Please stop calling the city council with your sales pitches. It’s tempting, I know. It seems like they’re the final decision makers anyway. But it’s not that simple. In my experience, council members will listen politely, but then turn around and kick the idea down to a director, who will kick it down to a manager, who will assign the actual investigation to some staffer who already has a million things to do and little context for any of it. Now, instead of this being an investigation undertaken to solve concrete problems, the staffer who calls you back is merely checking boxes. You’ve likely already lost.

Instead, do your homework. Figure out what problem your tech solves, and who owns that problem. Engage with this person. They may actually care.

5. Don’t put lipstick on a pig

Whether you’re a city official tasked with building a smart city, or you’re an entrepreneur who’s developing the tech that makes a smart city possible, it’s easy to get caught up in the magic of extreme possibilities and forget about all the critical stuff that every government is built on. This is true of internal government processes: things like time sheets, email storage, shared file management, work order processing, land use tracking, rental inspections, and employee training tools all represent huge opportunities for improvement and must be in place before doing anything fancier.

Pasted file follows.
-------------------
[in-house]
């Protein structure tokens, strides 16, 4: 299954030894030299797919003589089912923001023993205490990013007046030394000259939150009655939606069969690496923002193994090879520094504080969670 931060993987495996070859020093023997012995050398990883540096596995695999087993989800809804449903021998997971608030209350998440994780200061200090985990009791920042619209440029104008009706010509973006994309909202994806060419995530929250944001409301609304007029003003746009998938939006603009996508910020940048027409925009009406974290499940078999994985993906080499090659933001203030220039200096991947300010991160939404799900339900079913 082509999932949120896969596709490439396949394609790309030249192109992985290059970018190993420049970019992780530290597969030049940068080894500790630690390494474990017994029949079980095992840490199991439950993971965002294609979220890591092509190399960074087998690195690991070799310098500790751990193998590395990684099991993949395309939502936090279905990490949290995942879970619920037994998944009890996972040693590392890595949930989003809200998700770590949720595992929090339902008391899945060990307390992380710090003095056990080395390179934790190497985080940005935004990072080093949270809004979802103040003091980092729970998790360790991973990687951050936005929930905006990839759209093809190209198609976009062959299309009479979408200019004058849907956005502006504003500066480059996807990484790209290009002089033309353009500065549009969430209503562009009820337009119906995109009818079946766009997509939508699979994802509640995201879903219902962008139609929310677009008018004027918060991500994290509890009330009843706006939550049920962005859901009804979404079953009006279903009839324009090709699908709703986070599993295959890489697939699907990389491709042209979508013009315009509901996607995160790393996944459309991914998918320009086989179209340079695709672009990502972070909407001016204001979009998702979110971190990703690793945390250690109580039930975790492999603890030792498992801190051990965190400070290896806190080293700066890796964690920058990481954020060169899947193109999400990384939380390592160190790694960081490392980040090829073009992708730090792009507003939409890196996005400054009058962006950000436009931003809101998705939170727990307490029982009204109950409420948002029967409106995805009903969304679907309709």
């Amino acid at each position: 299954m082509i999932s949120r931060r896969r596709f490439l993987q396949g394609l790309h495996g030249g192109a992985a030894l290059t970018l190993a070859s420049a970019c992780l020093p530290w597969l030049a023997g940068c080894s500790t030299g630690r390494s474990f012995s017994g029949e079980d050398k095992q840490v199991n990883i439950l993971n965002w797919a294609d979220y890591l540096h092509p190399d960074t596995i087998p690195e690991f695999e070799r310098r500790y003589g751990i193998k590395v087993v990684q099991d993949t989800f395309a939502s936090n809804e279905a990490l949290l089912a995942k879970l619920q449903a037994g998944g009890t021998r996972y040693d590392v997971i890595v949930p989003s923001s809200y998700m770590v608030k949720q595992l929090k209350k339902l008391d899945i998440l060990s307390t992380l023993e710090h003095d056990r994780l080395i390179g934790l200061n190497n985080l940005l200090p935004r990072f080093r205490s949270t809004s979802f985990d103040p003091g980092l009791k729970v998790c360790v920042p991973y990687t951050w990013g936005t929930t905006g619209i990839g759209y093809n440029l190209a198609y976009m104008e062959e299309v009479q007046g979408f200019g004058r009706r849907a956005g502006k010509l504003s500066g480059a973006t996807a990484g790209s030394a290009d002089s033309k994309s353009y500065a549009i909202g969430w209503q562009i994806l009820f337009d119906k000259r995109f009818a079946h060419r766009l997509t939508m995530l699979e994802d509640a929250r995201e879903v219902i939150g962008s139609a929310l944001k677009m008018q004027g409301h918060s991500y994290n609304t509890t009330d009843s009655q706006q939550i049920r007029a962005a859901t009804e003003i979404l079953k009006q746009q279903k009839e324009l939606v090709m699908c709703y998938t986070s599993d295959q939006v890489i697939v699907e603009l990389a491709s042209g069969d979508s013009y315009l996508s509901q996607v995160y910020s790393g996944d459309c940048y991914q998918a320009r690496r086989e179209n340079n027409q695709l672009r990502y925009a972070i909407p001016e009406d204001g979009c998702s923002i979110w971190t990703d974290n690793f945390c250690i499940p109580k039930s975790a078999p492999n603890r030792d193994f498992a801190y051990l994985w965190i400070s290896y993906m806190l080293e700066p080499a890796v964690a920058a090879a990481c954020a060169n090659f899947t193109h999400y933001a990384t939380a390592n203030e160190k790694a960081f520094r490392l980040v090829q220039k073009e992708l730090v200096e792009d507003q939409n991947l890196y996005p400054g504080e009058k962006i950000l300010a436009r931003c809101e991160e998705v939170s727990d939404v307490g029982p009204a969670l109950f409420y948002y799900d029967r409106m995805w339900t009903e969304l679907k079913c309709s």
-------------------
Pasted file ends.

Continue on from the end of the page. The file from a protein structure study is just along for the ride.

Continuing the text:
But it’s also true of our built infrastructure: things like broadband access, a more flexible and resilient energy grid, and equitable transportation infrastructure are all prerequisites for pursuing sexier smart cities efforts as well. Perhaps the best example is basic cybersecurity, which is grossly overlooked all across the smart cities industry. It’s rarely sufficient to simply bolt new ideas onto the super broken substructures of existing organizations. Whatever the case, make sure you’ve included at least some of the basics in your smart city strategy, or you run the risk of burning out before you really get started.

6. Prioritize problem-solving over problem-reporting

In Redlands, we discovered that the single biggest complaint category on the city’s 311 app was reporting around burned out street lights. Our first instinct was to streamline the way alerts flowed through the responsible staff and to add a ‘response to citizen’ step into the process.  This is bolt-on innovation. It feels like progress, but the citizen experience hasn’t meaningfully improved. After thinking a bit deeper, we instead worked on digitizing street lights with internet-of-things devices that automatically detected when a bulb was close to blowing. Auto alerts could then be integrated into the maintenance workflow for field staff and bulbs preemptively replaced. Instead of incrementally improving the 311 experience (which ironically forces residents to think even more about frustrating issues), real innovation in this case meant solving the root problem.

Stay tuned into StateScoop next week, when we post the second half of this list, which includes discussion of open data, failed projects and the importance of patience.